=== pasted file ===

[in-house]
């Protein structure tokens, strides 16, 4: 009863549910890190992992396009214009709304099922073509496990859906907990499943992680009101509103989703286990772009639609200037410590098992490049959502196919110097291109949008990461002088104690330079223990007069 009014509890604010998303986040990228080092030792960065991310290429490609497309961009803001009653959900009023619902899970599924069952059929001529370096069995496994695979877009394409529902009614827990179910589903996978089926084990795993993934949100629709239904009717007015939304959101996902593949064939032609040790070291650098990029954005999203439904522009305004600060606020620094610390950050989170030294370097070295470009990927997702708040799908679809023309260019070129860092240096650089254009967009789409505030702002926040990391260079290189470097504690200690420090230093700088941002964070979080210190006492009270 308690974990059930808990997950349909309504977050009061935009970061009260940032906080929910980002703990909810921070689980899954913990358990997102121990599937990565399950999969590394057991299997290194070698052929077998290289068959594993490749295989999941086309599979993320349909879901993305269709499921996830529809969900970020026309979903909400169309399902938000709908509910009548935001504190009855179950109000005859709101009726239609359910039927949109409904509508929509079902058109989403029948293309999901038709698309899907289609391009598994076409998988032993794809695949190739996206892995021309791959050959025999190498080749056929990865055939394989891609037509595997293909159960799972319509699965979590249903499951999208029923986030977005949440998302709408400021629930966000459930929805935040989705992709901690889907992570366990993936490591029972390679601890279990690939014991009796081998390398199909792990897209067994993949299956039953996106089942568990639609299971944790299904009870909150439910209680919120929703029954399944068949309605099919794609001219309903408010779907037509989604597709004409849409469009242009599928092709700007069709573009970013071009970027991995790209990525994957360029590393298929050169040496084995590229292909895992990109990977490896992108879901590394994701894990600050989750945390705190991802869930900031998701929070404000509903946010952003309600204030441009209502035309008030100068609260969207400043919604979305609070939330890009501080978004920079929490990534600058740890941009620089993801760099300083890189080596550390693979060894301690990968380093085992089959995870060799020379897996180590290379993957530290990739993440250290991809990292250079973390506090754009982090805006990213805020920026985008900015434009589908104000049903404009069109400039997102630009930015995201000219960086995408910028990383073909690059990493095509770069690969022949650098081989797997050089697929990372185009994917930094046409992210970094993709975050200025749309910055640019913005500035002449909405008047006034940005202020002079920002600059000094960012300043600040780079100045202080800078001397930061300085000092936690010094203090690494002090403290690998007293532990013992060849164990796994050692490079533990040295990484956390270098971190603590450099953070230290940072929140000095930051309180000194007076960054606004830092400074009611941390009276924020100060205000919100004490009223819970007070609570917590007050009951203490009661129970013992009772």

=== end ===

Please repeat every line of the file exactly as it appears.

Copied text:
[in-house]
């Protein structure tokens, strides 16, 4: 009863549910890190992992396009214009709304099922073509496990859906907990499943992680009101509103989703286990772009639609200037410590098992490049959502196919110097291109949008990461002088104690330079223990007069 009014509890604010998303986040990228080092030792960065991310290429490609497309961009803001009653959900009023619902899970599924069952059929001529370096069995496994695979877009394409529902009614827990179910589903996978089926084990795993993934949100629709239904009717007015939304959101996902593949064939032609040790070291650098990029954005999203439904522009305004600060606020620094610390950050989170030294370097070295470009990927997702708040799908679809023309260019070129860092240096650089254009967009789409505030702002926040990391260079290189470097504690200690420090230093700088941002964070979080210190006492009270 308690974990059930808990997950349909309504977050009061935009970061009260940032906080929910980002703990909810921070689980899954913990358990997102121990599937990565399950999969590394057991299997290194070698052929077998290289068959594993490749295989999941086309599979993320349909879901993305269709499921996830529809969900970020026309979903909400169309399902938000709908509910009548935001504190009855179950109000005859709101009726239609359910039927949109409904509508929509079902058109989403029948293309999901038709698309899907289609391009598994076409998988032993794809695949190739996206892995021309791959050959025999190498080749056929990865055939394989891609037509595997293909159960799972319509699965979590249903499951999208029923986030977005949440998302709408400021629930966000459930929805935040989705992709901690889907992570366990993936490591029972390679601890279990690939014991009796081998390398199909792990897209067994993949299956039953996106089942568990639609299971944790299904009870909150439910209680919120929703029954399944068949309605099919794609001219309903408010779907037509989604597709004409849409469009242009599928092709700007069709573009970013071009970027991995790209990525994957360029590393298929050169040496084995590229292909895992990109990977490896992108879901590394994701894990600050989750945390705190991802869930900031998701929070404000509903946010952003309600204030441009209502035309008030100068609260969207400043919604979305609070939330890009501080978004920079929490990534600058740890941009620089993801760099300083890189080596550390693979060894301690990968380093085992089959995870060799020379897996180590290379993957530290990739993440250290991809990292250079973390506090754009982090805006990213805020920026985008900015434009589908104000049903404009069109400039997102630009930015995201000219960086995408910028990383073909690059990493095509770069690969022949650098081989797997050089697929990372185009994917930094046409992210970094993709975050200025749309910055640019913005500035002449909405008047006034940005202020002079920002600059000094960012300043600040780079100045202080800078001397930061300085000092936690010094203090690494002090403290690998007293532990013992060849164990796994050692490079533990040295990484956390270098971190603590450099953070230290940072929140000095930051309180000194007076960054606004830092400074009611941390009276924020100060205000919100004490009223819970007070609570917590007050009951203490009661129970013992009772």